The broadcaster shocked listeners this morning when he announced that today’s Ronan Collins Show would be his last after 43 years at the station.
In a special edition of Liveline dedicated to Ronan, one caller revealed she was in tears learning he was leaving daily radio, saying she “made it her business” to listen to his show every day.
Ronan admitted to host Joe Duffy that he “made the call” to refresh his career in June, saying showbiz and podcasting may be the next frontier.
"I don’t have another 44 years in me,” he told Joe, saying it is now time to do more of what he loves.
He confessed it was the loss of his colleague Larry Gogan in 2020 that started the process of him leaving.
Saying he gets “teary-eyed” discussing his death, Ronan revealed: “When Larry died, the heart went out of this building for people like me.
"We became great friends and he was my great friend,” he added.
“When he died I started to have a look at myself,” he confessed, admitting it was Larry’s death that prompted him to see the end of his own time on daily radio.
Announcing his departure this morning, he said: “I am leaving the lunchtime programme, and presenting my last programme on December 23.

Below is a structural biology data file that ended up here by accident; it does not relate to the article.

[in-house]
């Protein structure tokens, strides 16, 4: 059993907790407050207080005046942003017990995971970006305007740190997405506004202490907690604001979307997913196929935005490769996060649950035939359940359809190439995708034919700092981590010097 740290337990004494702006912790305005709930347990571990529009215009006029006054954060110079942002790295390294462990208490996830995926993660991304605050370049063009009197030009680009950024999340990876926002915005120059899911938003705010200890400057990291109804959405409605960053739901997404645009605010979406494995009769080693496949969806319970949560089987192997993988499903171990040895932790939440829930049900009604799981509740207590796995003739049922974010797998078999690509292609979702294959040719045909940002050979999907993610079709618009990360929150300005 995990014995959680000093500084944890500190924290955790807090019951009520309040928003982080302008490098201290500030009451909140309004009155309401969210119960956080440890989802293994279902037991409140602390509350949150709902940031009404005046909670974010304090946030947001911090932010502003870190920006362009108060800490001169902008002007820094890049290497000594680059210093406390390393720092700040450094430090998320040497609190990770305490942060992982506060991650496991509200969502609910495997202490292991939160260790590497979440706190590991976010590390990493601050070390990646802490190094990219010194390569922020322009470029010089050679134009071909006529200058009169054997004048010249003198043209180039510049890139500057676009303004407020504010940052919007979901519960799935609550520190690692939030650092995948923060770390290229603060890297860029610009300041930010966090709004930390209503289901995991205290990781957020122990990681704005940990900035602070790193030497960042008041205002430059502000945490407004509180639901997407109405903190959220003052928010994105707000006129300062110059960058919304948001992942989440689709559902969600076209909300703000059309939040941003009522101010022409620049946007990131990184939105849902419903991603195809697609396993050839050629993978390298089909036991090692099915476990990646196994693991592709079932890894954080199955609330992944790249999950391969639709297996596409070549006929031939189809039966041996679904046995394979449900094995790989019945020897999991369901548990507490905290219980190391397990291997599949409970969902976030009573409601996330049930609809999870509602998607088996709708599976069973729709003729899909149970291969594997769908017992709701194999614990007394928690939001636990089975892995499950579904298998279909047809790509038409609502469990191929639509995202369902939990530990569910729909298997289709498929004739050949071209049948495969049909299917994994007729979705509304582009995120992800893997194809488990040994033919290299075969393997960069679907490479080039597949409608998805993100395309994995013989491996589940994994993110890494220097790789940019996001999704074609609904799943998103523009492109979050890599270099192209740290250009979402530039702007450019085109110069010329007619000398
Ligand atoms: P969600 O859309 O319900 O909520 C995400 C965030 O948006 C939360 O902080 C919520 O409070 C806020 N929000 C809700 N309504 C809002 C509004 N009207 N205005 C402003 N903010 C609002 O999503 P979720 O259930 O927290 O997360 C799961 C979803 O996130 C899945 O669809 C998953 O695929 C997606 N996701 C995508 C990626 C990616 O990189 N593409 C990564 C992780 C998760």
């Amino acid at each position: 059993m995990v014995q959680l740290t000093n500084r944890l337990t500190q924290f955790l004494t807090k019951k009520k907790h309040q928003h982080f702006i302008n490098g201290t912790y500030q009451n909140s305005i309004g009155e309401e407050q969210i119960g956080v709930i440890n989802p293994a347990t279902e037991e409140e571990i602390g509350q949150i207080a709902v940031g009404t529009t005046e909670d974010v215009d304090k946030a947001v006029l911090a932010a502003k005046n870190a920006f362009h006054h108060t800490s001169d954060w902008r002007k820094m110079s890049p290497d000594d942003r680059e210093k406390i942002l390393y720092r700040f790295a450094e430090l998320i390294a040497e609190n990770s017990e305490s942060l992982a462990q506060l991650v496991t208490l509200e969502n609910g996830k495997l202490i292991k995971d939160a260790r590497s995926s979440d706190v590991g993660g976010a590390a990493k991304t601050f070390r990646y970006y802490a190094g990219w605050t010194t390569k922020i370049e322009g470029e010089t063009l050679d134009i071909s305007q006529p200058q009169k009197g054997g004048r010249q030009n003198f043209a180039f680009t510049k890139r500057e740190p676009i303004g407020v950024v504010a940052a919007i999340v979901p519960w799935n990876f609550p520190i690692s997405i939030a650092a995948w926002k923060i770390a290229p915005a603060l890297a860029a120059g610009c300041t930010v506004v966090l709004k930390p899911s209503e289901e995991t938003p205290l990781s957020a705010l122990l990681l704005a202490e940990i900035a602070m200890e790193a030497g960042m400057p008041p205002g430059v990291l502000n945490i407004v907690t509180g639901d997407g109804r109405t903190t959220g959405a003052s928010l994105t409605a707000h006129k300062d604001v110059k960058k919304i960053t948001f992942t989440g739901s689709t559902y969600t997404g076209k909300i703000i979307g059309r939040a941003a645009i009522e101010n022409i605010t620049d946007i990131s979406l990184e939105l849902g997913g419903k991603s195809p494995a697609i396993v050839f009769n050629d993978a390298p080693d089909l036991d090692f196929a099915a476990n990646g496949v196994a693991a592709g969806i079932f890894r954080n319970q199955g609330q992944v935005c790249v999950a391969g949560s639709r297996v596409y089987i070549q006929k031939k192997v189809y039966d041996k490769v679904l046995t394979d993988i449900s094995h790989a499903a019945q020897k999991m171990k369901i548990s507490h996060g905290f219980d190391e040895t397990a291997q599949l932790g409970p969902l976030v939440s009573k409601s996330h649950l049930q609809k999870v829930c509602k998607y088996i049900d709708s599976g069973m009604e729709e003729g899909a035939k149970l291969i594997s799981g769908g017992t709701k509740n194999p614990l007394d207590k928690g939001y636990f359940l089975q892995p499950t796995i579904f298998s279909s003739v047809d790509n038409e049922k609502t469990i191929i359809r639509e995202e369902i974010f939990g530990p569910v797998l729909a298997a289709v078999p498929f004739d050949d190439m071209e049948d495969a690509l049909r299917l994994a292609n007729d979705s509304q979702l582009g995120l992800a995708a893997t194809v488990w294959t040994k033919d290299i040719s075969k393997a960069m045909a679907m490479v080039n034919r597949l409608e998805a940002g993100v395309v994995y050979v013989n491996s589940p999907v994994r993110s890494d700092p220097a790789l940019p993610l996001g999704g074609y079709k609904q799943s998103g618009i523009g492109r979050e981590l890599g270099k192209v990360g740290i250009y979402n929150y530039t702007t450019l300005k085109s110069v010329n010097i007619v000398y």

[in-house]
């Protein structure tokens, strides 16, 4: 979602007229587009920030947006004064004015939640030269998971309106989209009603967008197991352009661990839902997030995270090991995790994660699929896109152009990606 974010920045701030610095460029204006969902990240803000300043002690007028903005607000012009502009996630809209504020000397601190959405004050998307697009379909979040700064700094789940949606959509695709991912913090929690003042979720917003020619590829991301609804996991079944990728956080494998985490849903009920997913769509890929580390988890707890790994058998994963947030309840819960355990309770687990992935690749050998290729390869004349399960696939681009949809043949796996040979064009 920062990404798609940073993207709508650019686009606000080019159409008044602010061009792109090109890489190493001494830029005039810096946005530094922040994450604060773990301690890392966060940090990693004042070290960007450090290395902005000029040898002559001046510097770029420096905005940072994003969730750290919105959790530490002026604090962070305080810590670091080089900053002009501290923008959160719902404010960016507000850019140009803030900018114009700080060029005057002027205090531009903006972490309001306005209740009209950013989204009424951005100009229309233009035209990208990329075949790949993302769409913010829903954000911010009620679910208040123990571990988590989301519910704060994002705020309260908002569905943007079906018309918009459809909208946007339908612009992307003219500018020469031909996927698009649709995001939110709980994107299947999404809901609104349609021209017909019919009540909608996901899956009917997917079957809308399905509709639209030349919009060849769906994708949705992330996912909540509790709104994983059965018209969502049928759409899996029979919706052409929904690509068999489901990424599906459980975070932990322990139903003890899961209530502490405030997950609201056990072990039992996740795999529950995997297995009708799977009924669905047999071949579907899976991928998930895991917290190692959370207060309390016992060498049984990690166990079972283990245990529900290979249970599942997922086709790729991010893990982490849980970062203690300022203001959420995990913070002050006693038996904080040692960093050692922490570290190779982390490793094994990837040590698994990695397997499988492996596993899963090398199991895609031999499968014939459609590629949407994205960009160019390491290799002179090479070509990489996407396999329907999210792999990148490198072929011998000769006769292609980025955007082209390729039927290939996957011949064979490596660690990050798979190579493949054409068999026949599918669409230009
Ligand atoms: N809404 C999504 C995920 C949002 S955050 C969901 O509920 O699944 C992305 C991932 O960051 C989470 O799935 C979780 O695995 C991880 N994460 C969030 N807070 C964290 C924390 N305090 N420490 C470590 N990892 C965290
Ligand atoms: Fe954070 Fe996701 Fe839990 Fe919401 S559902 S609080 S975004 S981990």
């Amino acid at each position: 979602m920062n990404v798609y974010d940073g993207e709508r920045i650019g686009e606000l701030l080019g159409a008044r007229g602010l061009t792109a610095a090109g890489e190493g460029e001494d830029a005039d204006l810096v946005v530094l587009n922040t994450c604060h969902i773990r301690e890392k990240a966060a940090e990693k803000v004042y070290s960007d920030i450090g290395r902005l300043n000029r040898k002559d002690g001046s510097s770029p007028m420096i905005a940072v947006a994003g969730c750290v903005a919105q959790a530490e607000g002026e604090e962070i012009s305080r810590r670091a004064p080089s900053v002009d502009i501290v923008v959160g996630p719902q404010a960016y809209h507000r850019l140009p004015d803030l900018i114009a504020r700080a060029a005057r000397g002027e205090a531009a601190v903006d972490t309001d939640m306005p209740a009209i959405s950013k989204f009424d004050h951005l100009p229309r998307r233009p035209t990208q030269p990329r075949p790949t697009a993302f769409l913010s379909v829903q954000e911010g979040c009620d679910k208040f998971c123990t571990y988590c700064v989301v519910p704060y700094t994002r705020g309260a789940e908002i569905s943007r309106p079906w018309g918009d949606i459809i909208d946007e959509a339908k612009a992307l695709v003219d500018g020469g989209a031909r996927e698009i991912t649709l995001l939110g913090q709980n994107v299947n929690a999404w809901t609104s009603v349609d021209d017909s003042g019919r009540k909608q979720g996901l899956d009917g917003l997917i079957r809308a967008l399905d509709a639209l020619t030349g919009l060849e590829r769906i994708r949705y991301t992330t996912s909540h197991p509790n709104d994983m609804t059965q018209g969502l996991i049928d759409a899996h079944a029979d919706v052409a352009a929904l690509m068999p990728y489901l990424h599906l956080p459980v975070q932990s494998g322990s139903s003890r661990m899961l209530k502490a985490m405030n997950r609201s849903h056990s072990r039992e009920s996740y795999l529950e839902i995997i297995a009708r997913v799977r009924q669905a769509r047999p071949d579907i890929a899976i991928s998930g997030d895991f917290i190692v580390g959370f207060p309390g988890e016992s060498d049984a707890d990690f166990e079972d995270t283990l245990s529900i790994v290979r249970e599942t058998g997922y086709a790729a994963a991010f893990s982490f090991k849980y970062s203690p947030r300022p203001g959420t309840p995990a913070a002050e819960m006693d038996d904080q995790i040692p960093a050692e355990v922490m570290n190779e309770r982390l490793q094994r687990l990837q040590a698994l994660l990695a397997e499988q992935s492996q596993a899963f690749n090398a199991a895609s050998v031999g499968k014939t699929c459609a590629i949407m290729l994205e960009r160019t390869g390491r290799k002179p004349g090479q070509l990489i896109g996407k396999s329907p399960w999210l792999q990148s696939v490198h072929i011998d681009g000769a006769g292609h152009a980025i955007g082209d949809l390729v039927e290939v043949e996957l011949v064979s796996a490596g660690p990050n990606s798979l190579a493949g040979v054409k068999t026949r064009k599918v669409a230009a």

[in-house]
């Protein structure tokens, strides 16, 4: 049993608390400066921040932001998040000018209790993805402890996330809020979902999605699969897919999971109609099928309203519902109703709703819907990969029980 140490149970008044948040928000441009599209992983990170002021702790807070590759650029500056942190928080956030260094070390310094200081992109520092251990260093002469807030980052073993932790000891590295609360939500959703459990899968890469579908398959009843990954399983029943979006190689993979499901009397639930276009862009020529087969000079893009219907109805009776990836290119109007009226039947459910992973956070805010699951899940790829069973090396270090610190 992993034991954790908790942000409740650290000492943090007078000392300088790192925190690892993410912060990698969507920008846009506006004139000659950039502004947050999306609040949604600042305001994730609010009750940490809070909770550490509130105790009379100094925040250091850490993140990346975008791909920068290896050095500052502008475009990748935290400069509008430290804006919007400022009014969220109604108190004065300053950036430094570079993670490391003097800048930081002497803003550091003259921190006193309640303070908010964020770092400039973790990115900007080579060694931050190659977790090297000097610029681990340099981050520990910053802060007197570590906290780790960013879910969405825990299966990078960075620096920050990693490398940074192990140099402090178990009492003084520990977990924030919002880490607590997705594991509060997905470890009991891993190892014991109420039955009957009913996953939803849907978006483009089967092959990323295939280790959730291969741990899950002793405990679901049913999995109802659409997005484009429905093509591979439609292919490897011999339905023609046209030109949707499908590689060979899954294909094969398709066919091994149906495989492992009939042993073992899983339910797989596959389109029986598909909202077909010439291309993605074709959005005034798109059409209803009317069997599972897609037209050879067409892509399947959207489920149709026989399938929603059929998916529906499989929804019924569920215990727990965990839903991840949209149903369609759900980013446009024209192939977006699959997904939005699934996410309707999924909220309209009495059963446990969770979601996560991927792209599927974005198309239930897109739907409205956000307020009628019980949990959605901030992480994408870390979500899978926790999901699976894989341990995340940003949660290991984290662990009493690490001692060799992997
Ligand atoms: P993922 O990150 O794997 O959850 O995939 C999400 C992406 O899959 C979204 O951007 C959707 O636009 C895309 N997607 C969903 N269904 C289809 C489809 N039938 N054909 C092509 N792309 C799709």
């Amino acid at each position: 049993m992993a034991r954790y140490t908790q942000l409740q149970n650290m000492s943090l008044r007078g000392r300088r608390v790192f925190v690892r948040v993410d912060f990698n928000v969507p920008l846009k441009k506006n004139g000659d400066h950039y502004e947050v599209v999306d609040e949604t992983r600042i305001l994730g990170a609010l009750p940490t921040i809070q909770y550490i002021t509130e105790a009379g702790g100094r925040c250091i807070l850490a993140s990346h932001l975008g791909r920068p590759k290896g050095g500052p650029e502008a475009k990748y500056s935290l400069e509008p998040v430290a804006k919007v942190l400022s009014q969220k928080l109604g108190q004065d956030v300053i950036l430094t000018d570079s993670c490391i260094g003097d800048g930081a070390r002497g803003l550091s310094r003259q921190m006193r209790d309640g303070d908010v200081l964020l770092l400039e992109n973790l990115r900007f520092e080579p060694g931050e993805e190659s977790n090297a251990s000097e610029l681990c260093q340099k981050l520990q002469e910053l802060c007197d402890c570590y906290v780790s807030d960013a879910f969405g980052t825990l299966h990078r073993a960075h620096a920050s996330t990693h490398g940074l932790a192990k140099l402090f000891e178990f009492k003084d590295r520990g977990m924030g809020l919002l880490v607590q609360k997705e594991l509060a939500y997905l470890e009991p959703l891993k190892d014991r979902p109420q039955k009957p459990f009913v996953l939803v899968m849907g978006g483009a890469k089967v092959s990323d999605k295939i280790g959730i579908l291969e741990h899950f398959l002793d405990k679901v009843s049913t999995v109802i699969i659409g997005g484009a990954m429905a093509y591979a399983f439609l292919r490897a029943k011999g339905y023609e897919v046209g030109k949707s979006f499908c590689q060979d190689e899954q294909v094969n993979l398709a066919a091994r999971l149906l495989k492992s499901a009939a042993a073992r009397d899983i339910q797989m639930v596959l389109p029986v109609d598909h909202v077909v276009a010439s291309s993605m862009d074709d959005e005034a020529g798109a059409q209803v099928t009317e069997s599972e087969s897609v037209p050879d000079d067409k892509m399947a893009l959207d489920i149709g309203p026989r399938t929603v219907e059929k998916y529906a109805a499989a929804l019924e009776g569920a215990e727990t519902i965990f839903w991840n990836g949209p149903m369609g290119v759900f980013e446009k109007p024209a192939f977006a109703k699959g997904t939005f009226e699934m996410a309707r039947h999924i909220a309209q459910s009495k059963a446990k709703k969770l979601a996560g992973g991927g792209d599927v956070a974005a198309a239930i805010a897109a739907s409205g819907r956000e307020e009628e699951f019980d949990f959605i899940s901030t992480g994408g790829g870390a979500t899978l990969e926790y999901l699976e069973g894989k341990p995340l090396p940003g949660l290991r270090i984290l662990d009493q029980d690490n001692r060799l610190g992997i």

"But heading into the new year I will be continuing with the The Collins Collection on bank holidays, and I am looking at other projects within RTÉ.
“I am very anxious that people know I am not retiring. Old DJs never retire, they just fade away,” he added.
Firm that he wanted to go out on a high, the broadcaster is moving on from daily radio though is committed to The Collins Collection and his own musical ventures.
“I enjoyed every minute of it and I love performing with the band, so the first programme of The Collins Collection, which will be broadcast on January 2 2023, will be me, the band and the RTÉ concert orchestra,” he told independent.ie.
“So it’s a very neat transition and I’ll be on every bank holiday for the rest of the year with the programme."
The popular DJ began his career with Radio 2 in 1973 before presenting the afternoon show on Radio 1 for almost 20 years.
His lunchtime programme has been a five-days a week feature for listeners for the last 17 years.